Photoprotection for at least 2 weeks and post-procedure hydration of the skin are recommended to enhance the overall outcome.
PRP in interventional dermatology
1. Difficult scars
A. Atrophic acne scars
Significant improvement in scars especially, post-acne scars, by the use of PRP has been demonstrated. PRP enhances wound repair and tissue regeneration via the stimulation of collagen as well as elastin synthesis. It expedites the healing and recovery, greatly reducing the post-procedure downtime.
Microneedling (MN) and PRP Microneedling may be combined with injectable or topically applied PRP. Studies utilize activated PRP prepared by using a DST with treatment sessions every 2–4 weeks for a total of 3–6 sessions. Several studies comparing the use of MN alone versus MN with PRP report a statistically significant difference in the two groups, with greater improvement noted in the latter.[17,18] Although few studies report less impressive additive benefits with PRP, most studies recommend an overall higher patient satisfaction with treatments utilizing PRP.[16,19,20]
Laser ablation and PRP injections A systematic review assessing 7 studies (amongst a total of 167 patients) evaluating fractional ablative laser treatment with PRP in acne scarring, reported added benefits in 5 of these 7 studies and improvements in erythema, edema, and pain in 6 of the 7 studies. The PRP was administered via intradermal injections with 2 or 3 sequential treatment sessions 1 month apart.[16,21]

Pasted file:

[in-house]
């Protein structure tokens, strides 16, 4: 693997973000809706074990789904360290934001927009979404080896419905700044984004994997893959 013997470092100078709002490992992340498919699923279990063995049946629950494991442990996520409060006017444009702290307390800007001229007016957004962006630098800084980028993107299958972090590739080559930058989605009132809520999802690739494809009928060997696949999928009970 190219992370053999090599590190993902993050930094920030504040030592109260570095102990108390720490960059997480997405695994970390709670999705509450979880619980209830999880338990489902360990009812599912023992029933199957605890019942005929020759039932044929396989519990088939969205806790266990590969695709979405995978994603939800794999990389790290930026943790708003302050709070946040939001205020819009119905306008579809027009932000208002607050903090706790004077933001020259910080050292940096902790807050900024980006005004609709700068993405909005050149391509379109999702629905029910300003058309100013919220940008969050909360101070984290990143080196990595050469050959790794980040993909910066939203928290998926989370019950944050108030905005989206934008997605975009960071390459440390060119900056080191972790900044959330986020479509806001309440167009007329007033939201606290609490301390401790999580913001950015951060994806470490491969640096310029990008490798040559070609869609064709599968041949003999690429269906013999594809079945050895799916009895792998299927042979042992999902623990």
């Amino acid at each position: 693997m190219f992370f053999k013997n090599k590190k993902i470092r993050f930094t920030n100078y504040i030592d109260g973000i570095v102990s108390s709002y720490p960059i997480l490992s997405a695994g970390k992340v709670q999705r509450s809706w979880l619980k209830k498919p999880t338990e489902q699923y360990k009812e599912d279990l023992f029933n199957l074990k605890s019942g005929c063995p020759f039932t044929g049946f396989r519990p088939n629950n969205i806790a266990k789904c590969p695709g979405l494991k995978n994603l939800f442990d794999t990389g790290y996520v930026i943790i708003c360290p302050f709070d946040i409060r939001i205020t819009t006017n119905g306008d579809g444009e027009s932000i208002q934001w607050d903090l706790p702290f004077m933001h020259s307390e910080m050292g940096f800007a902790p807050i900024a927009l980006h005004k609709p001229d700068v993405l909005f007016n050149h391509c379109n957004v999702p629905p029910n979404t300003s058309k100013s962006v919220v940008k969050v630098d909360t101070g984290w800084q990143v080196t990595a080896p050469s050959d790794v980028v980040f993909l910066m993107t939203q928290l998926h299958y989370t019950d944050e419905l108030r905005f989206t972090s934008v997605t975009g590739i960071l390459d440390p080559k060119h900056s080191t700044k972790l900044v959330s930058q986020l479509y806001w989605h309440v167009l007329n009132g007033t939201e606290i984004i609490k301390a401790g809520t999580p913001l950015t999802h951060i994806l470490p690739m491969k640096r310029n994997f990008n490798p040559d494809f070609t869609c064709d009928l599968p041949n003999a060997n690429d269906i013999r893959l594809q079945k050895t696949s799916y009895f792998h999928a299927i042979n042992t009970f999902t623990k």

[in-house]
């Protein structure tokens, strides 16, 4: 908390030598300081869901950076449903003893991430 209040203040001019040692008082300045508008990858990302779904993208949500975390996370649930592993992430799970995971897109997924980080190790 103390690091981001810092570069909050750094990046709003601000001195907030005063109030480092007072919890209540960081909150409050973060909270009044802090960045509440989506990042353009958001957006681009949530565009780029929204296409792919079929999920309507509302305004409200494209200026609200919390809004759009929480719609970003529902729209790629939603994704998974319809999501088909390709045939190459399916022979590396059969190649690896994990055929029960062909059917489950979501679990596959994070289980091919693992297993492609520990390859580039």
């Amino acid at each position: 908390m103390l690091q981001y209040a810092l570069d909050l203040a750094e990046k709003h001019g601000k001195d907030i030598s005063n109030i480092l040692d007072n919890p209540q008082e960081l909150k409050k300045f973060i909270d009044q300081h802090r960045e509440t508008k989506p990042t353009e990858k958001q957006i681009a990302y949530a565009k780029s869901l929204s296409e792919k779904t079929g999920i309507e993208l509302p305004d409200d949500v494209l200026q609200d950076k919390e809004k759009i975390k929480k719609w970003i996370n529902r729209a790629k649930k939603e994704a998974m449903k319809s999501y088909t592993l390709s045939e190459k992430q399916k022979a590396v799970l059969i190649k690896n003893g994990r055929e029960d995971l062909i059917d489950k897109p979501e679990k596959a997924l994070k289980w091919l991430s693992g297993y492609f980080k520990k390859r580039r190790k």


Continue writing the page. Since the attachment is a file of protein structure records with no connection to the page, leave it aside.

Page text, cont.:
Laser ablation and topical PRP The microscopic pores created by fractional laser treatment enhance transepidermal delivery of topical PRP rendering it as effective as intradermal injections of PRP, according to the findings of a study by Gawdat et al. This combination also reduced the post-procedure side effects, enhancing the overall patient experience, with the added advantage of being painless.
PRP may be combined with fat grafting for soft tissue augmentation in traumatic scars and contour defects. Data suggests that fat grafts can be admixed with PRP in treating traumatic scars, and further can be followed by fractional laser resurfacing to give best results as PRP results in overall improved survival and quality of fat grafts.[24,25]
As per the author’s experience, combination of microneedling radiofrequency (MNRF) with PRP produces good results with a uniform glow, decreased downtime, faster recovery, reduced rates of post-inflammatory hyperpigmentation(PIH) as well as a reduced incidence of edema and crusting. Furthermore, the beneficial effects of PRP continue long after the treatment with ongoing improvement in the skin appearance and texture.
B. Post-burn scars
Mechanism of action
PRP helps improve the pigmentation, skin texture, and associated neuropathic pain in post-burn scars. The impaired healing process in burn wounds is augmented by the various GFs released by PRP resulting in neovascularization (NV) and neocollegenesis (NC).[26,27]